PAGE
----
On the Hunt for Extrasolar Wonders With Astronomer Alycia Weinberger!
Dr. Alycia Weinberger is on the cutting edge in the hunt for extrasolar planets. As a staff research astronomer at the Carnegie Institution for Science, Department of Terrestrial Magnetism in Washington, DC, she seeks to understand how planets form, and in doing so, she observes and studies young stars and their disks — the birthplaces of planets — as well as finding and investigating planetary systems.
In these pursuits, Alycia uses the famous Hubble Space Telescope for some work, but she loves to use telescopes in person under clear mountain skies. At the Magellan Telescope in Chile, she produces sharp images of structure in disks and searches for previously unknown young stars that harbor disks.
“Studies of the disks surrounding nearby stars help us determine the complex conditions that make planet formation possible,” says Alycia. “Young disks contain the raw materials for building planets, and the ultimate architecture of planetary systems depends on how these raw materials are distributed, what the balance of different elements and ices is within the their gas and dust, and how fast the disks dissipate, or break apart.”Her Nifty Fifty presentation for the USA Science & Engineering Festival will cover the challenges and excitement of her work, including the planetary questions she is probing. “We live on an amazing planet with all the raw materials to support life,” she says. “How did Earth come to form this way, and is it special? During my Nifty Fifty visit, I’ll talk about how astronomers reveal the processes of planet-building and find planets around other stars. I’ll show the amazing tools, such as telescopes and instruments, that we build, and, if time allows, I’ll also build a small spectrograph [an instrument that separates light into a frequency spectrum and records the signal using a camera] with the students.”
A native of Pennsylvania, Alycia earned her Bachelor’s of Arts degree in Physics from the University of Pennsylvania in Philadelphia and her Ph.D. in Physics from the California Institute of Technology in Pasadena, CA.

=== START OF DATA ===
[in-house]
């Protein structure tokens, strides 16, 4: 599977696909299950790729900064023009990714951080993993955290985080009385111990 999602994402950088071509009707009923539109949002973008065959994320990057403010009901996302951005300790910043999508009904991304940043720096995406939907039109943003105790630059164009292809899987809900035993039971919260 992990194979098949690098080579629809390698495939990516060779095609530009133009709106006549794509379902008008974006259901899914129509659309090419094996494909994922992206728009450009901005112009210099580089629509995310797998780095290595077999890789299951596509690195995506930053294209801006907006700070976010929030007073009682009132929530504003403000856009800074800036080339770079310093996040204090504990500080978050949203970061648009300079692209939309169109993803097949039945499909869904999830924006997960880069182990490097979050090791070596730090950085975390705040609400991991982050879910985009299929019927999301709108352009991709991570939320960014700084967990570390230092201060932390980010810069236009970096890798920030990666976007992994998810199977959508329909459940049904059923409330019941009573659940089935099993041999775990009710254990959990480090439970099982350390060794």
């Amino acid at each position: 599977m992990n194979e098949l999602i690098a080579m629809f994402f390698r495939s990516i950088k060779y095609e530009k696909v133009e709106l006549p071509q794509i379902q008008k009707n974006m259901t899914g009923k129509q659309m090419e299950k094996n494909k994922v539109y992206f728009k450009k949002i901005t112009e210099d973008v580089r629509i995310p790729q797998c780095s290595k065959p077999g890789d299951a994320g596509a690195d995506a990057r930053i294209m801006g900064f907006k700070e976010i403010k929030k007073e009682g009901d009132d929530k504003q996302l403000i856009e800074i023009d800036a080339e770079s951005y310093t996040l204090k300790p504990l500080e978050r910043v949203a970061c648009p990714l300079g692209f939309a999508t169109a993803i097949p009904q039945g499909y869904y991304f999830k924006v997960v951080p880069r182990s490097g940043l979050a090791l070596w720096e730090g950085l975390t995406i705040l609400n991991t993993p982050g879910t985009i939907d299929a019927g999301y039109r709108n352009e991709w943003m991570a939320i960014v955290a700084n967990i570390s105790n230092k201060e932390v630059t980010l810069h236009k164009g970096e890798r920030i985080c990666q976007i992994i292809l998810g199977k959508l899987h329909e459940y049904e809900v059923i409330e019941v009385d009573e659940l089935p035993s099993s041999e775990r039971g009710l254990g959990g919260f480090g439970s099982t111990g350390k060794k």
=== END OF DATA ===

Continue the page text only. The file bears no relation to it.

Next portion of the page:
Growing up, she was influenced by her parents to pursue a career in science. As a child she played with technical toys with her father, who showed her how science is “the most interesting human endeavor.” The love of science runs in her family, as both her brother and sister are chemists.
Before coming to the noted the Carnegie Institution for Science, Alycia was a postdoctoral scholar at the University of California, Los Angeles — first as a member of the Hubble Space Telescope near-infrared camera (NICMOS) science team, and then as a NASA Astrobiology Institute postdoctoral fellow. In 2000, she was awarded the Annie Jump Cannon prize by the American Association of University Women and American Astronomical Society for significant research by a female postdoctoral scholar.
What qualities or skills does she say are most important for a career as an astronomer? “Perseverance, curiosity, enthusiasm, and creativity, as well as communication skills,” she says without hesitation. “When I really want to figure out an answer or design a way to learn something new, I need all of those qualities.”
She adds: “I think non-scientists particularly underestimate how much creativity a scientist needs. We scientists are always designing new experiments and trying new techniques. We inform other scientists about our results through talks and papers, so reading, writing, and public speaking are also extremely important.”
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